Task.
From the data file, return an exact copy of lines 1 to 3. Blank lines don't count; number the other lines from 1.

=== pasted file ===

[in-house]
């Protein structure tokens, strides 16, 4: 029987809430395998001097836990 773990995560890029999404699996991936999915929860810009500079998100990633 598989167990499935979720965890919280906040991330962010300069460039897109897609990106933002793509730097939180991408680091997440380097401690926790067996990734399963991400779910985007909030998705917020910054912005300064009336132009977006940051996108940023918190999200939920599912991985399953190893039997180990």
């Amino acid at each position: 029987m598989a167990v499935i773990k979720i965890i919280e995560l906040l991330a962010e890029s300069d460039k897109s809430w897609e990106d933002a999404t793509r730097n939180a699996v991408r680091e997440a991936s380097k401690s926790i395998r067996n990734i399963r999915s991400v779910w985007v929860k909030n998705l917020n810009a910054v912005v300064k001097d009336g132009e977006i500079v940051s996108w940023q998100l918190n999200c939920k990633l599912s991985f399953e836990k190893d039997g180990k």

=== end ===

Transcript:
[in-house]
């Protein structure tokens, strides 16, 4: 029987809430395998001097836990 773990995560890029999404699996991936999915929860810009500079998100990633 598989167990499935979720965890919280906040991330962010300069460039897109897609990106933002793509730097939180991408680091997440380097401690926790067996990734399963991400779910985007909030998705917020910054912005300064009336132009977006940051996108940023918190999200939920599912991985399953190893039997180990």
């Amino acid at each position: 029987m598989a167990v499935i773990k979720i965890i919280e995560l906040l991330a962010e890029s300069d460039k897109s809430w897609e990106d933002a999404t793509r730097n939180a699996v991408r680091e997440a991936s380097k401690s926790i395998r067996n990734i399963r999915s991400v779910w985007v929860k909030n998705l917020n810009a910054v912005v300064k001097d009336g132009e977006i500079v940051s996108w940023q998100l918190n999200c939920k990633l599912s991985f399953e836990k190893d039997g180990k």